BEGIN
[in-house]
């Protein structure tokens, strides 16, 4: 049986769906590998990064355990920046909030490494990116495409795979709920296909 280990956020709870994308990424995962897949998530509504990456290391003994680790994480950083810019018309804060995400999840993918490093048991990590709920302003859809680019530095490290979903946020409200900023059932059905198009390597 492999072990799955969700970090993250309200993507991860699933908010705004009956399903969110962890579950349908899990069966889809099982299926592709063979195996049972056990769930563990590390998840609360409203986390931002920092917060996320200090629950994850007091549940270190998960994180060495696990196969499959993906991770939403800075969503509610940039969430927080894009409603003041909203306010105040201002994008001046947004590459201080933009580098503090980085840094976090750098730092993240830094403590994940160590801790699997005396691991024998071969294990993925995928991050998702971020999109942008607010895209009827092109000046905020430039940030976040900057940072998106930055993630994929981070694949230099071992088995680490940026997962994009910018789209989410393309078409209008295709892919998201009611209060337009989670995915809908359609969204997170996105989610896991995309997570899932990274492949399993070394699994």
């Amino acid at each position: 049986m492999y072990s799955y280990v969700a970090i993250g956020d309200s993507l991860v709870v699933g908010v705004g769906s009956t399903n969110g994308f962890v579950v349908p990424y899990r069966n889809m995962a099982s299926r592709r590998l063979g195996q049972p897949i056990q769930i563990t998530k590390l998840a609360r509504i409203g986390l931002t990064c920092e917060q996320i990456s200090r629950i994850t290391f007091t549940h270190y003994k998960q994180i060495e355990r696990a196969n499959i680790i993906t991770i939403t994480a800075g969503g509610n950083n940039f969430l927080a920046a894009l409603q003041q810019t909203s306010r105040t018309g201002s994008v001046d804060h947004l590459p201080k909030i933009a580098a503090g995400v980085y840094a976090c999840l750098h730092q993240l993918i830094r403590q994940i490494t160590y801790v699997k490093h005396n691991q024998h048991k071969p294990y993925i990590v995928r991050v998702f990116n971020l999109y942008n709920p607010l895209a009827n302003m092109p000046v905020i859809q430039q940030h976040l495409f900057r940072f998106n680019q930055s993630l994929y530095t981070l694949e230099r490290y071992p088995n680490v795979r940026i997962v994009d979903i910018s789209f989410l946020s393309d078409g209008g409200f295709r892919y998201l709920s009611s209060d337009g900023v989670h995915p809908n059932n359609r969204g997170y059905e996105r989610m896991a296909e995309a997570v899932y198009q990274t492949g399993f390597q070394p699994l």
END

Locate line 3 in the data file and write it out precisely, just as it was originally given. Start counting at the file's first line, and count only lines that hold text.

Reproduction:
């Amino acid at each position: 049986m492999y072990s799955y280990v969700a970090i993250g956020d309200s993507l991860v709870v699933g908010v705004g769906s009956t399903n969110g994308f962890v579950v349908p990424y899990r069966n889809m995962a099982s299926r592709r590998l063979g195996q049972p897949i056990q769930i563990t998530k590390l998840a609360r509504i409203g986390l931002t990064c920092e917060q996320i990456s200090r629950i994850t290391f007091t549940h270190y003994k998960q994180i060495e355990r696990a196969n499959i680790i993906t991770i939403t994480a800075g969503g509610n950083n940039f969430l927080a920046a894009l409603q003041q810019t909203s306010r105040t018309g201002s994008v001046d804060h947004l590459p201080k909030i933009a580098a503090g995400v980085y840094a976090c999840l750098h730092q993240l993918i830094r403590q994940i490494t160590y801790v699997k490093h005396n691991q024998h048991k071969p294990y993925i990590v995928r991050v998702f990116n971020l999109y942008n709920p607010l895209a009827n302003m092109p000046v905020i859809q430039q940030h976040l495409f900057r940072f998106n680019q930055s993630l994929y530095t981070l694949e230099r490290y071992p088995n680490v795979r940026i997962v994009d979903i910018s789209f989410l946020s393309d078409g209008g409200f295709r892919y998201l709920s009611s209060d337009g900023v989670h995915p809908n059932n359609r969204g997170y059905e996105r989610m896991a296909e995309a997570v899932y198009q990274t492949g399993f390597q070394p699994l």